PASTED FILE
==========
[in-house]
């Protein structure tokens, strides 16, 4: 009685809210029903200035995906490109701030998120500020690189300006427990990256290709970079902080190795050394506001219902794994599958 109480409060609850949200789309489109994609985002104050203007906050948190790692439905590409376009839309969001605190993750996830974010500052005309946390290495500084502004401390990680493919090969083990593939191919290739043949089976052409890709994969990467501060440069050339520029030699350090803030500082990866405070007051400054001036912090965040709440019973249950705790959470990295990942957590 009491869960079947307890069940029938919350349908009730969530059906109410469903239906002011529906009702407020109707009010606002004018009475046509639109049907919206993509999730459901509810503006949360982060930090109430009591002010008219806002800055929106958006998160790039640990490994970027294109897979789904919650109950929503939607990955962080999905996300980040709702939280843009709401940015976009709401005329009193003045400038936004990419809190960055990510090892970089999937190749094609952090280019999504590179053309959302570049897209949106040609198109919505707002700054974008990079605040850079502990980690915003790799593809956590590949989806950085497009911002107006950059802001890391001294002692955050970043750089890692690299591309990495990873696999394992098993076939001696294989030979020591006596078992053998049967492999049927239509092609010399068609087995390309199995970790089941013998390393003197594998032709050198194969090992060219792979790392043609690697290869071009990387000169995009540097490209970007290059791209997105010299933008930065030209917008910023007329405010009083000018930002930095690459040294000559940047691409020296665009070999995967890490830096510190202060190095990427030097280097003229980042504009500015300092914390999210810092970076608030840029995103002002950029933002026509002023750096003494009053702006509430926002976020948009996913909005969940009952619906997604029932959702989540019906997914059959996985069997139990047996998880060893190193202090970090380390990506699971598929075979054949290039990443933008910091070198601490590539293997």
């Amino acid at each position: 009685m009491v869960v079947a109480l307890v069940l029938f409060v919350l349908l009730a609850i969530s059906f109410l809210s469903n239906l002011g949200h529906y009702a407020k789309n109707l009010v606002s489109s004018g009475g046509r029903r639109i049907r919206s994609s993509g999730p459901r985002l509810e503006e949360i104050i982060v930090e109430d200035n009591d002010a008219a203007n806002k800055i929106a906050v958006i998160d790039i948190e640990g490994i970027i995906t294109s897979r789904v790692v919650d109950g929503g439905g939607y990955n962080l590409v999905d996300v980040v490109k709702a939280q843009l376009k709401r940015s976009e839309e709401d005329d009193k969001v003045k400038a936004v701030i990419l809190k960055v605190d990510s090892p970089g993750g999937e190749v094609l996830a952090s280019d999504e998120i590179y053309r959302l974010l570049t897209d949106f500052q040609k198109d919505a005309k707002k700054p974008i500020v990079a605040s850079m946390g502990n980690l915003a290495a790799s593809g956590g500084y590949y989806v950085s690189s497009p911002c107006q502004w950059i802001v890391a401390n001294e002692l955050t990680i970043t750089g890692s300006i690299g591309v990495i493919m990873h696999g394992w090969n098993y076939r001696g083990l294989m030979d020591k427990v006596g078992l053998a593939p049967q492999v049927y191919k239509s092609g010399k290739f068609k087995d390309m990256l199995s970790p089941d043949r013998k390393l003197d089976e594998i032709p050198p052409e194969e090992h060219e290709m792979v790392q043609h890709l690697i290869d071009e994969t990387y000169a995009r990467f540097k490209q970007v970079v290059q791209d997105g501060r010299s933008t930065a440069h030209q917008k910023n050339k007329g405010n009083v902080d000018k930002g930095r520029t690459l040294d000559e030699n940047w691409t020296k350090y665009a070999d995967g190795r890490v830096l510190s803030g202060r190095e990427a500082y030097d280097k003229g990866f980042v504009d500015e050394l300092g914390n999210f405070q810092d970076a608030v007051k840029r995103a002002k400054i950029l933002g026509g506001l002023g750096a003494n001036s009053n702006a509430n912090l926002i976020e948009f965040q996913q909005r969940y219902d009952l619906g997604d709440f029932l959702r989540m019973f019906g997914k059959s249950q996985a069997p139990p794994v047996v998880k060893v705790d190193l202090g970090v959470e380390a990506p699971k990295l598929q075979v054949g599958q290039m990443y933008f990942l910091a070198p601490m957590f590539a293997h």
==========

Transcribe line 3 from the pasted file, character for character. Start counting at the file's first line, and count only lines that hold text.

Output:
């Amino acid at each position: 009685m009491v869960v079947a109480l307890v069940l029938f409060v919350l349908l009730a609850i969530s059906f109410l809210s469903n239906l002011g949200h529906y009702a407020k789309n109707l009010v606002s489109s004018g009475g046509r029903r639109i049907r919206s994609s993509g999730p459901r985002l509810e503006e949360i104050i982060v930090e109430d200035n009591d002010a008219a203007n806002k800055i929106a906050v958006i998160d790039i948190e640990g490994i970027i995906t294109s897979r789904v790692v919650d109950g929503g439905g939607y990955n962080l590409v999905d996300v980040v490109k709702a939280q843009l376009k709401r940015s976009e839309e709401d005329d009193k969001v003045k400038a936004v701030i990419l809190k960055v605190d990510s090892p970089g993750g999937e190749v094609l996830a952090s280019d999504e998120i590179y053309r959302l974010l570049t897209d949106f500052q040609k198109d919505a005309k707002k700054p974008i500020v990079a605040s850079m946390g502990n980690l915003a290495a790799s593809g956590g500084y590949y989806v950085s690189s497009p911002c107006q502004w950059i802001v890391a401390n001294e002692l955050t990680i970043t750089g890692s300006i690299g591309v990495i493919m990873h696999g394992w090969n098993y076939r001696g083990l294989m030979d020591k427990v006596g078992l053998a593939p049967q492999v049927y191919k239509s092609g010399k290739f068609k087995d390309m990256l199995s970790p089941d043949r013998k390393l003197d089976e594998i032709p050198p052409e194969e090992h060219e290709m792979v790392q043609h890709l690697i290869d071009e994969t990387y000169a995009r990467f540097k490209q970007v970079v290059q791209d997105g501060r010299s933008t930065a440069h030209q917008k910023n050339k007329g405010n009083v902080d000018k930002g930095r520029t690459l040294d000559e030699n940047w691409t020296k350090y665009a070999d995967g190795r890490v830096l510190s803030g202060r190095e990427a500082y030097d280097k003229g990866f980042v504009d500015e050394l300092g914390n999210f405070q810092d970076a608030v007051k840029r995103a002002k400054i950029l933002g026509g506001l002023g750096a003494n001036s009053n702006a509430n912090l926002i976020e948009f965040q996913q909005r969940y219902d009952l619906g997604d709440f029932l959702r989540m019973f019906g997914k059959s249950q996985a069997p139990p794994v047996v998880k060893v705790d190193l202090g970090v959470e380390a990506p699971k990295l598929q075979v054949g599958q290039m990443y933008f990942l910091a070198p601490m957590f590539a293997h």